Tips to surviving the Chicago Marathon
Ever wonder what happens to a marathoner's body during those 26.2 miles of pavement pounding? It ain't pretty.
“You’re cruising,” says Jonathan Dugas, Ph.D., an exercise physiologist at the University of Illinois and author of the blog SportsScientists.com. “You’re running through the Loop and are swept up by the crowd and the spectators.” After a week of tapering and nervous energy, it’s not uncommon for runners to look at their stopwatches and find they’ve completed the first mile 45 seconds faster than their training pace.
Miles 6–10—Heart rate rises
During the run, your heart rate will drift up even if you’re jogging at a steady, comfortable clip. “It’s nothing to be worried about,” Dugas says, noting that the key is running at a pace you’ve trained for so you don’t fizzle early.
A couple of hours of heavy breathing and perspiration means you’re going to lose fluid—it varies depending on how much you sweat and what the temperature is. An average runner can expect to lose a couple of pounds by the end of the race. Many will see a layer of salt forming on their skin.
Mile 15—GI issues
Marathoners know better than to experiment with new foods in the days leading up to the event (so no bacon-flavored cupcakes on race morning!). But what runners eat and drink during the race is just as important, says Dugas. Snacks like bananas, energy gels and Gatorade will be available at various aid stations. But for some sensitive-stomached folks, even the seemingly minor decision to practice with different sources of fuel on training runs can lead to a world of unpleasantness on race day.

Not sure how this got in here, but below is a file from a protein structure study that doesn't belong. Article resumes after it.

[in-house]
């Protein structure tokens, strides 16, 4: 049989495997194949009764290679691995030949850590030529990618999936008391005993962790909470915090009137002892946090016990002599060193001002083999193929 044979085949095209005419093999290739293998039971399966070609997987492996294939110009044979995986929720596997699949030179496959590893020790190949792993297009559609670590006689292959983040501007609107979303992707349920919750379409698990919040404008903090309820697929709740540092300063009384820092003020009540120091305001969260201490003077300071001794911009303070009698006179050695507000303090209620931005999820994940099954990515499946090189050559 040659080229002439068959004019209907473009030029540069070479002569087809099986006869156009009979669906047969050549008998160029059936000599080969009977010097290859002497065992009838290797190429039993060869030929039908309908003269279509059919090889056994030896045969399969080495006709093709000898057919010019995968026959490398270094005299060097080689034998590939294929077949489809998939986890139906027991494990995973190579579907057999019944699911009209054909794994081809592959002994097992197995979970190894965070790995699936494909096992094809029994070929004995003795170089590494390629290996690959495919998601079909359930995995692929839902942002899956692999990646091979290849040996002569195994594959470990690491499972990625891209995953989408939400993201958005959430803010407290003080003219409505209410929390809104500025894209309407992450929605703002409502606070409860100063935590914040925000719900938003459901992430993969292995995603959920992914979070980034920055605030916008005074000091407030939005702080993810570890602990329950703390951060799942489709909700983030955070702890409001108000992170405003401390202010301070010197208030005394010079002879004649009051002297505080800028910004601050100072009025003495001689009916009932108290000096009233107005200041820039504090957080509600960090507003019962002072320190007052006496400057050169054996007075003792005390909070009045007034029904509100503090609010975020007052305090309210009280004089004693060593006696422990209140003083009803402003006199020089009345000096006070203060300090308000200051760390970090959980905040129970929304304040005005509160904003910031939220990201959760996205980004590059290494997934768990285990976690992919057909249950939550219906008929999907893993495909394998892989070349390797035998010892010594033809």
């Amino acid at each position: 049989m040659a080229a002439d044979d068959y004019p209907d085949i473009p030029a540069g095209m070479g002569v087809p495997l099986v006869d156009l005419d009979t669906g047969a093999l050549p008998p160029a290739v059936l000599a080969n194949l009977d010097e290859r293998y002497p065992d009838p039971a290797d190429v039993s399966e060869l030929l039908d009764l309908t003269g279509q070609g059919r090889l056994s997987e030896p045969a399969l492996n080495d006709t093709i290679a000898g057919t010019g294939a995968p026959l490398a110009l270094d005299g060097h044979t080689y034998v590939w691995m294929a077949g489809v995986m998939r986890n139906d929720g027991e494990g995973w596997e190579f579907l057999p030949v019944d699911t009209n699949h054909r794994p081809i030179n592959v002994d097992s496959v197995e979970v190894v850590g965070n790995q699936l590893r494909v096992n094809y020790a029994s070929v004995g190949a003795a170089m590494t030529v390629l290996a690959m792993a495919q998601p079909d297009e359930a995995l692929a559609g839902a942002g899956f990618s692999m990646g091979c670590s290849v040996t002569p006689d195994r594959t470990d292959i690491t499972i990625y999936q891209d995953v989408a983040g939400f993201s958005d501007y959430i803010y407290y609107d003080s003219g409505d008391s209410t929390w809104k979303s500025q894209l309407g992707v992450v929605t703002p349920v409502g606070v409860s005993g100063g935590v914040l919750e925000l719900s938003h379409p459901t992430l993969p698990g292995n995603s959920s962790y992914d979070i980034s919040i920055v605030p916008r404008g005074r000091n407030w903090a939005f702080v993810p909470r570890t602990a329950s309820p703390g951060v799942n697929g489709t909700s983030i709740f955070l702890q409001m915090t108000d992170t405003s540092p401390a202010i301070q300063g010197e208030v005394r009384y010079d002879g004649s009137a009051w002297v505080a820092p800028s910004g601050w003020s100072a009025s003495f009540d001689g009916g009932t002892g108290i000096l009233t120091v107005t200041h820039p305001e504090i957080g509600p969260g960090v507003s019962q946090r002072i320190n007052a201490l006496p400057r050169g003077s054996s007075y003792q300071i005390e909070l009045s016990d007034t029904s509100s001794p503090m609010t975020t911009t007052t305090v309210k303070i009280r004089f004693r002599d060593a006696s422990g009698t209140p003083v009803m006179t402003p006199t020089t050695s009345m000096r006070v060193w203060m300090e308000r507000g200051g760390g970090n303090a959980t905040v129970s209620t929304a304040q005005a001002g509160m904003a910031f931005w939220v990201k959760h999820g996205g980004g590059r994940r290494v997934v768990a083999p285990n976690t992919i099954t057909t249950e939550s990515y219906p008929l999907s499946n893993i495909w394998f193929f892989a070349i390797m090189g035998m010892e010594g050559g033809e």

Mile 18—Muscle fatigue
With every step runners take, they load their legs with a force heavier than their body weight (because of momentum as the body jostles up and down). The result: tiny tears in the muscles that—no surprise after thousands of steps—give the quads something to whine about for the rest of the race.
Mile 20—The wall
“As the duration of exercise increases, the body depletes its stored muscle glycogen,” Dugas says. “It will look to the blood for glycogen now, which is why it feels like you’re running on empty.” Unfortunately, your brain knows what’s up: As it senses the liver is running low on the body’s preferred source of energy, you might feel light-headed. It doesn’t have to be that way, though: Runners can stave off the dreaded wall by periodically eating carbs (via energy gels and sports drinks, available on the course) during the race.
Mile 22—Dazed and confused
“At this point, a runner’s perception of effort is quite high,” Dugas says. “Time seems to slow down.” You might find yourself trying to calculate how many more minutes of running are left—and feeling like a frustrated third grader just learning how to multiply. Fuzziness? Spaciness? Both are present and accounted for.
Mile 24—Stride stumbles
“Your legs are getting very, very dead,” Dugas says. “You probably feel like you’re running in sand.” Unlike the bouncy, efficient strides runners displayed in the early miles, now the gaits are wobbly.
Finish line—It’s over!
No matter how much you trained, you’ve put your body through the ringer and that takes a toll. “You’ve sustained a reasonable amount of muscle damage and you’re spent,” Dugas says. “Most people are going to be feeling like crap.” But seriously, at this point, who cares? You made it!